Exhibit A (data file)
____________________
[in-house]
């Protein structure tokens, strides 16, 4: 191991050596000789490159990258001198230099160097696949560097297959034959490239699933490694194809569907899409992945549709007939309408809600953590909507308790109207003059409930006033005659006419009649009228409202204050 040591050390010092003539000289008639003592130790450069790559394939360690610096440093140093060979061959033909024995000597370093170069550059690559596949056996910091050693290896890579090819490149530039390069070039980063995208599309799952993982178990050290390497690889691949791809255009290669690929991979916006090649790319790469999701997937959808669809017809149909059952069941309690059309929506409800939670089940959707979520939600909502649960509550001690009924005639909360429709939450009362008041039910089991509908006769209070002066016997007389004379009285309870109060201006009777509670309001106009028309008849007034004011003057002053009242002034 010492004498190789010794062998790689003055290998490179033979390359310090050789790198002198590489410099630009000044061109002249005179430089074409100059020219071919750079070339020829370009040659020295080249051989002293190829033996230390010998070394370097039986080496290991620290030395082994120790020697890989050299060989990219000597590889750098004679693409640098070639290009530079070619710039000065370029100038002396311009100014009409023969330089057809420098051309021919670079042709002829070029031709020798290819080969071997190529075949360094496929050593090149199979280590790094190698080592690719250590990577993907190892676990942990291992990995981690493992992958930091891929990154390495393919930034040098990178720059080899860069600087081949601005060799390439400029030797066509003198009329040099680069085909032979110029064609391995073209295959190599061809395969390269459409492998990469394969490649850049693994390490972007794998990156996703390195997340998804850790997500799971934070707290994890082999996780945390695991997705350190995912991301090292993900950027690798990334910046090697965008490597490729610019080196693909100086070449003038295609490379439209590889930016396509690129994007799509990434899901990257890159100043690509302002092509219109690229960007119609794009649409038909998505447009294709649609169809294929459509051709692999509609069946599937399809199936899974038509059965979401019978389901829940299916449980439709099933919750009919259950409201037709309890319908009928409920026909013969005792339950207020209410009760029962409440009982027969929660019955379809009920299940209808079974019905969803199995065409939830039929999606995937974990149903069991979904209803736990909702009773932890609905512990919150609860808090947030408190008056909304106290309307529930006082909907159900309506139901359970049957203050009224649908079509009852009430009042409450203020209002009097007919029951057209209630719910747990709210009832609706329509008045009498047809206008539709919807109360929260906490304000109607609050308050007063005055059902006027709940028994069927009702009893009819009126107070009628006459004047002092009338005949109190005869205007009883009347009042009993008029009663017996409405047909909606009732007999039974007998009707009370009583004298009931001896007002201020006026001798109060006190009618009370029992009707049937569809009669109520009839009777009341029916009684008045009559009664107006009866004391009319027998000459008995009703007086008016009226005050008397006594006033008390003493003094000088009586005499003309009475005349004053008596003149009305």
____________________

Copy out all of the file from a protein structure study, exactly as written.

[in-house]
């Protein structure tokens, strides 16, 4: 191991050596000789490159990258001198230099160097696949560097297959034959490239699933490694194809569907899409992945549709007939309408809600953590909507308790109207003059409930006033005659006419009649009228409202204050 040591050390010092003539000289008639003592130790450069790559394939360690610096440093140093060979061959033909024995000597370093170069550059690559596949056996910091050693290896890579090819490149530039390069070039980063995208599309799952993982178990050290390497690889691949791809255009290669690929991979916006090649790319790469999701997937959808669809017809149909059952069941309690059309929506409800939670089940959707979520939600909502649960509550001690009924005639909360429709939450009362008041039910089991509908006769209070002066016997007389004379009285309870109060201006009777509670309001106009028309008849007034004011003057002053009242002034 010492004498190789010794062998790689003055290998490179033979390359310090050789790198002198590489410099630009000044061109002249005179430089074409100059020219071919750079070339020829370009040659020295080249051989002293190829033996230390010998070394370097039986080496290991620290030395082994120790020697890989050299060989990219000597590889750098004679693409640098070639290009530079070619710039000065370029100038002396311009100014009409023969330089057809420098051309021919670079042709002829070029031709020798290819080969071997190529075949360094496929050593090149199979280590790094190698080592690719250590990577993907190892676990942990291992990995981690493992992958930091891929990154390495393919930034040098990178720059080899860069600087081949601005060799390439400029030797066509003198009329040099680069085909032979110029064609391995073209295959190599061809395969390269459409492998990469394969490649850049693994390490972007794998990156996703390195997340998804850790997500799971934070707290994890082999996780945390695991997705350190995912991301090292993900950027690798990334910046090697965008490597490729610019080196693909100086070449003038295609490379439209590889930016396509690129994007799509990434899901990257890159100043690509302002092509219109690229960007119609794009649409038909998505447009294709649609169809294929459509051709692999509609069946599937399809199936899974038509059965979401019978389901829940299916449980439709099933919750009919259950409201037709309890319908009928409920026909013969005792339950207020209410009760029962409440009982027969929660019955379809009920299940209808079974019905969803199995065409939830039929999606995937974990149903069991979904209803736990909702009773932890609905512990919150609860808090947030408190008056909304106290309307529930006082909907159900309506139901359970049957203050009224649908079509009852009430009042409450203020209002009097007919029951057209209630719910747990709210009832609706329509008045009498047809206008539709919807109360929260906490304000109607609050308050007063005055059902006027709940028994069927009702009893009819009126107070009628006459004047002092009338005949109190005869205007009883009347009042009993008029009663017996409405047909909606009732007999039974007998009707009370009583004298009931001896007002201020006026001798109060006190009618009370029992009707049937569809009669109520009839009777009341029916009684008045009559009664107006009866004391009319027998000459008995009703007086008016009226005050008397006594006033008390003493003094000088009586005499003309009475005349004053008596003149009305």